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Herbivores, Drive-ins and Sex

WHO WOULD have thought that I would someday use the words herbivore, drive-in and sex in one sentence? Reading the recent lifestyle news from Asia and Europe has made this possible. There is a subculture in Japan composed mostly of technically-inclined young men who have come out of their shells to flaunt their unusual sexual preferences, earning them the name ‘herbivores’ or ‘grass-eaters’; meanwhile across the Atlantic, the sexually liberated Swiss have confirmed their image with the introduction of public sex drive-ins. There, I have joined the dots between three seemingly unconnected words and in one sentence too. The common denominator being the changing culture of sex in our times.

We all know that the Japanese people are very  singular in their ways. They shocked and amazed the wholeworld in the Second World War when Japanese kamikazes jumped from planes with bombs attached to their bodies. This was before Muslim extremist terrorists took the idea to a more horrifying height. The Japanese were also responsible for showing the world the dignity in suicide – the hara-kiri. These are just two examples of the uniqueness of Japanese national character. There are more but there is no point in trying to list them all here. Suffice it to say that it is consistent with the idio-syncratic Japanese character when a new subculture as absurd as it is ridiculous has alppeared in that country. An article in The Age has reported on a subculture of men with a weird lifestyle who, when invited by a sponsoring resort to spend a weekend holiday with their virtual partners, thought it worthwhile to take up this offer. These Japanese men spent their love holiday with partners generated by technology. What is even more  surprising is that these men have all reported sexual satisfaction with their non-human dates.

Theories abound as to why asubculture of this nature appeared in this century in Japan. One plausible expla-nation is that the Japanese population has a lifestyle that is closely tied to technology. Japan has been in the forefront of scientific and technological advancement ever since it rose from the devastation of WWII. When I say “tied to techno-logy”, this means that indkivkidual Japanese not only utilise technology for their education, work and leisure, but in all aspects of their lives, including socialisation – perhaps because the games that Japanese children grew up with are so technically realistic that computer games have become more real to them than their real life. A particular demographic has even shunned real social interaction. Their social life is lived better in a virtual world.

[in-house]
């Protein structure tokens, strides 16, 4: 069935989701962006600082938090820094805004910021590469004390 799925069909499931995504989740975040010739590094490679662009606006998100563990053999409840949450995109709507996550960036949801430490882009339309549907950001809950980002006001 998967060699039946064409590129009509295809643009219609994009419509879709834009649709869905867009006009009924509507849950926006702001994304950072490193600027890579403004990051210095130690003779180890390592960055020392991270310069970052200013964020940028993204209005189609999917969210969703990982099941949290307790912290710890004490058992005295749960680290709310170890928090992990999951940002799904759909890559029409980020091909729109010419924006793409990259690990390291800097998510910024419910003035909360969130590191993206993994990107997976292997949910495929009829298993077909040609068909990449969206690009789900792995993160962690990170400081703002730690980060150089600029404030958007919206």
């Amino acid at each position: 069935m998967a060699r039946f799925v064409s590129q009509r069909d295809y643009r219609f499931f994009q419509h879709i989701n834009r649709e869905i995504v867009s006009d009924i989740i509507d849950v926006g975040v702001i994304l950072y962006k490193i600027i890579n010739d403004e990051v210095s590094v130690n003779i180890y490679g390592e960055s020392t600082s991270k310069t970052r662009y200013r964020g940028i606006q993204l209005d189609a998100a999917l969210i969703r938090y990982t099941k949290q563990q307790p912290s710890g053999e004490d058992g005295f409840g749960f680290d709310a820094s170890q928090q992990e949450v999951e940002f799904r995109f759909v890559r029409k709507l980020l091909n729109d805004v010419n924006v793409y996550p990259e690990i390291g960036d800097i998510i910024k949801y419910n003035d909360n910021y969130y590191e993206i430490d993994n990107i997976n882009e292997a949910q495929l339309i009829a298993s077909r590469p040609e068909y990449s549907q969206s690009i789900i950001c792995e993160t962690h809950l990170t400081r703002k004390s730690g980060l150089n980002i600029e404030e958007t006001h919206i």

Thus when the makers of a computer game sponsored a free holiday stay in a resort formen and their virtual dates, a number of Japanese men responded to the ad as if this kind of honeymoon is the most normal thing in the world. They brought with them a virtual partner who would “share their bed” in the holiday resort.

While this kind of peculiarity characterises some Japanese men, the Swiss men, on the other hand, are so brimming with libidos for a fleshly sexual partner that their government was left with no choice but to acknowledge the Swiss manhood and provide sex drive-ins for their satisfaction. According to the Swiss government, these drive-ins will make sex not only more accessible, but fast and safe for these men.  The drive-ins are offshoots of the of McDonalds culture, where the commodity is given in a more time-efficient and productive manner.

So do the rigorous Swiss get their sex right more than the Japanese herbivores? Honestly, I don’t know. Personally, I’d say neither of the two has got it right. I still cling to the old-fashioned notion that sex shouldinvolve love for another human being (not a virtual person as with the Japanese) and sex deserves to be given enough time to be special, not to be purchased and consumed in a few moments like a hamburger (not commercial as the Swiss).

On the other hand, the anthropologist in me tells me to view the changing culture of sex in a more detached manner. These cultural patterns have appeared as a response to people’s changing needs. The Japanese have become so technologically advanced that even sex can be treated as an independent pursuit. As a result men have no need for real partners. The Swiss meanwhile are still traditional in their attitude towards sex in the sense that they still get attracted to the opposite sex. What has changed is their acknowledge-ment of this need and their desire to have a more efficient supply of it.

Both developments are adaptation to the particular needs of the men in Japan and Switzerland. I’m unsure whether these developments will eventually become norms in these countries.

Let’s just wait and see.